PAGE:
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Scott Rall: Time flies when you're having fun

Scott Rall

Daily Globe outdoors writer 

If you want to understand how time flies, take out a 90-day note at the bank. Those 90 days will evaporate faster the ice can melt in your glass on a hot day.

It certainly doesn’t seem like it is time to prepare for the Worthington Area Firearms Safety Range Day, but that time is upon us again. We had a meeting at the new fire hall a few weeks back where all of the area instructors got together for the DNR update as to proposed changes in the program. Some of the changes I liked and one I didn’t, but for the most part the basics of the program remained the same.

There was a move brought forward by the DNR about 6-8 years ago to take this safety training program in a direction of a combination of hands-on and online training. Nobody ever really gave me an overwhelming reason that held water to me, but the reasons given included that kids today are all about I-pads, computers and online learning.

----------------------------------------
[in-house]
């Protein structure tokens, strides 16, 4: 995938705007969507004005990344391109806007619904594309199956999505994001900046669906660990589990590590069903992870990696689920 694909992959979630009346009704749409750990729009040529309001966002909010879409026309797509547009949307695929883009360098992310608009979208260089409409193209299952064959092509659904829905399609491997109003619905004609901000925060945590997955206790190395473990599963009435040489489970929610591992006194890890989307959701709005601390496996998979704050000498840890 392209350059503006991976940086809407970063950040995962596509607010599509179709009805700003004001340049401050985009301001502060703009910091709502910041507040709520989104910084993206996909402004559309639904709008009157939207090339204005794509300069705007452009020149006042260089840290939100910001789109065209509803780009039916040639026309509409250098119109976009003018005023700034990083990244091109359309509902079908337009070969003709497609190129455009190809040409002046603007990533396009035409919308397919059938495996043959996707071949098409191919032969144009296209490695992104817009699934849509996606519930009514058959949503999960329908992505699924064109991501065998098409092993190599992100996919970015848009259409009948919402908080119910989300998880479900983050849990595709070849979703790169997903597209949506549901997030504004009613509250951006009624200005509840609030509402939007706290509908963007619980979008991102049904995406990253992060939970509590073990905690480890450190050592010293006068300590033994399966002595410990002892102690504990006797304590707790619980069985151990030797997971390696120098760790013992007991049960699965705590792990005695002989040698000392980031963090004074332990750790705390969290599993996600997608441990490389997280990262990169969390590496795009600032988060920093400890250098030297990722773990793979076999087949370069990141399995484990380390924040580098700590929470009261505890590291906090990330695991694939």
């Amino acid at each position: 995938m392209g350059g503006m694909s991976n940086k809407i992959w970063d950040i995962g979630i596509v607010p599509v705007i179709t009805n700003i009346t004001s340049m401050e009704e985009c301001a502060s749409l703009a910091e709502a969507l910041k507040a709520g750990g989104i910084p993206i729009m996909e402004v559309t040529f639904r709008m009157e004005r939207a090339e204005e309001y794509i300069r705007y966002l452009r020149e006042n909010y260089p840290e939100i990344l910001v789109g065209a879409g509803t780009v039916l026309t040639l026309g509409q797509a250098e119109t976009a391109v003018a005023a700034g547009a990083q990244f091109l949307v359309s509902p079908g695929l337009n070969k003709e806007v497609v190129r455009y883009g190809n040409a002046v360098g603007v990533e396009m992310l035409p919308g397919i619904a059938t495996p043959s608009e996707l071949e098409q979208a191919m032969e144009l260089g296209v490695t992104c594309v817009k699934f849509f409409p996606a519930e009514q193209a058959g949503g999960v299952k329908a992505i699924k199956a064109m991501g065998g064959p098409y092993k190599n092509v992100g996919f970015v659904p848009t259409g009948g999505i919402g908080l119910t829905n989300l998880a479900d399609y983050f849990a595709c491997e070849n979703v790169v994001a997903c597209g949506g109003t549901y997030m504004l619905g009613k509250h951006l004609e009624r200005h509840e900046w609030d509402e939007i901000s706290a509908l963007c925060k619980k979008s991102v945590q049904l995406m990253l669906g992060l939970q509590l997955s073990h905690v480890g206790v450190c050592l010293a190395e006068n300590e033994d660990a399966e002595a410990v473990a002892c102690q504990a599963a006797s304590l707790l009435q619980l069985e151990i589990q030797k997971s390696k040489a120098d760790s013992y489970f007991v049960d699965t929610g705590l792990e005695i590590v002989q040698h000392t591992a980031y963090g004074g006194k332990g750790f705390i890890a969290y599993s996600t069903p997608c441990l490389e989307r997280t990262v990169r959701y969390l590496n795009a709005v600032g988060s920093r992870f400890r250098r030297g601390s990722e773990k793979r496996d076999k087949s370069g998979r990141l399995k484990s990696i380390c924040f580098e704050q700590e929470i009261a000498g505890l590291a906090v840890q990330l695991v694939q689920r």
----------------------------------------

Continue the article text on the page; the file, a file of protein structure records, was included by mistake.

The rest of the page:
The thought process was that more kids would participate if the learning was more in line with the methods they were using in school.

Another reason for the shift was that mom and dad already had to much taxi duty and that they were unwilling or unable to find the time to get the kid to 6-8 weeknight classes with all of the other activities that kids participate in these days. Many parents tell me that they start after school and on many nights make multiple trips that end at bedtime for some kids.

This might very well be the case but in the end I think cost was a big factor. I was told that the printed materials used for firearms safety ran about $50 per participant, and when there are thousands of kids in the program each year I know that this is a lot of cash. I believed that this transition to online and hands-on would be completed in only a few years for most programs and, boy, was I wrong. There was a big push back from many instructors state-wide. This resulted in the offering of both the traditional method (6-8 classes and a short couple hour shooting exercise) and the new methods (12 hours of online training and a much more involved 4-8 hour range day) being offered a the same time. It was up to the instructors to decide what kind of program they wanted to offer.